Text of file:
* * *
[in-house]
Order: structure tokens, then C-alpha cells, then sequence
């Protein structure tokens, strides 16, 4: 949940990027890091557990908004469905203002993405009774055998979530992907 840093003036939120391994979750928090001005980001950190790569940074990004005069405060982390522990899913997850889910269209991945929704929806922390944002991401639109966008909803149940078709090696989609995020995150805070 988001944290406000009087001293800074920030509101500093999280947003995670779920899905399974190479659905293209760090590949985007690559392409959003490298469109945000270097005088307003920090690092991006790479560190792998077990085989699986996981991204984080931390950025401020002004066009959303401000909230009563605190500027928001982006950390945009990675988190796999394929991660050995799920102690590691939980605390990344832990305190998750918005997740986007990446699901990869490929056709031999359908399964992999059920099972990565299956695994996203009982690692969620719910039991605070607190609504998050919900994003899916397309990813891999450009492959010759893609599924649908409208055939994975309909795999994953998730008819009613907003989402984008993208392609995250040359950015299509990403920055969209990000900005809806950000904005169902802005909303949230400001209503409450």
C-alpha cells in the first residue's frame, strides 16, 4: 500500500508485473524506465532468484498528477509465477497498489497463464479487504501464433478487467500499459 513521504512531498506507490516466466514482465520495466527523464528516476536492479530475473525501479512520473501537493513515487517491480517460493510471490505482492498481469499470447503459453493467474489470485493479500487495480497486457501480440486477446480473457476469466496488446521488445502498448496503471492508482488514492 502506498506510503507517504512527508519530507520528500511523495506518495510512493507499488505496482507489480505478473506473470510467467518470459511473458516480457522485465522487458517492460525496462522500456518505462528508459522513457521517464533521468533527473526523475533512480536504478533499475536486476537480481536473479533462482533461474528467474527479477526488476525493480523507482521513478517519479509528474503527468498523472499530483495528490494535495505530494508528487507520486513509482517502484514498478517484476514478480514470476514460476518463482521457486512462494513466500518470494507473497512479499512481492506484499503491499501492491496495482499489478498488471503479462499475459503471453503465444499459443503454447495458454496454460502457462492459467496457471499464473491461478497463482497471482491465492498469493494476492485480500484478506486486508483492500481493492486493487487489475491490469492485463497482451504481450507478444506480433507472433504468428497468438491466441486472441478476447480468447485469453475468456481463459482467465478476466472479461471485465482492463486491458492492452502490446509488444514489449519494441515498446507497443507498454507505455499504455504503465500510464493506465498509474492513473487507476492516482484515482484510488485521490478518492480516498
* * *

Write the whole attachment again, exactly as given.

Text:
[in-house]
Order: structure tokens, then C-alpha cells, then sequence
């Protein structure tokens, strides 16, 4: 949940990027890091557990908004469905203002993405009774055998979530992907 840093003036939120391994979750928090001005980001950190790569940074990004005069405060982390522990899913997850889910269209991945929704929806922390944002991401639109966008909803149940078709090696989609995020995150805070 988001944290406000009087001293800074920030509101500093999280947003995670779920899905399974190479659905293209760090590949985007690559392409959003490298469109945000270097005088307003920090690092991006790479560190792998077990085989699986996981991204984080931390950025401020002004066009959303401000909230009563605190500027928001982006950390945009990675988190796999394929991660050995799920102690590691939980605390990344832990305190998750918005997740986007990446699901990869490929056709031999359908399964992999059920099972990565299956695994996203009982690692969620719910039991605070607190609504998050919900994003899916397309990813891999450009492959010759893609599924649908409208055939994975309909795999994953998730008819009613907003989402984008993208392609995250040359950015299509990403920055969209990000900005809806950000904005169902802005909303949230400001209503409450």
C-alpha cells in the first residue's frame, strides 16, 4: 500500500508485473524506465532468484498528477509465477497498489497463464479487504501464433478487467500499459 513521504512531498506507490516466466514482465520495466527523464528516476536492479530475473525501479512520473501537493513515487517491480517460493510471490505482492498481469499470447503459453493467474489470485493479500487495480497486457501480440486477446480473457476469466496488446521488445502498448496503471492508482488514492 502506498506510503507517504512527508519530507520528500511523495506518495510512493507499488505496482507489480505478473506473470510467467518470459511473458516480457522485465522487458517492460525496462522500456518505462528508459522513457521517464533521468533527473526523475533512480536504478533499475536486476537480481536473479533462482533461474528467474527479477526488476525493480523507482521513478517519479509528474503527468498523472499530483495528490494535495505530494508528487507520486513509482517502484514498478517484476514478480514470476514460476518463482521457486512462494513466500518470494507473497512479499512481492506484499503491499501492491496495482499489478498488471503479462499475459503471453503465444499459443503454447495458454496454460502457462492459467496457471499464473491461478497463482497471482491465492498469493494476492485480500484478506486486508483492500481493492486493487487489475491490469492485463497482451504481450507478444506480433507472433504468428497468438491466441486472441478476447480468447485469453475468456481463459482467465478476466472479461471485465482492463486491458492492452502490446509488444514489449519494441515498446507497443507498454507505455499504455504503465500510464493506465498509474492513473487507476492516482484515482484510488485521490478518492480516498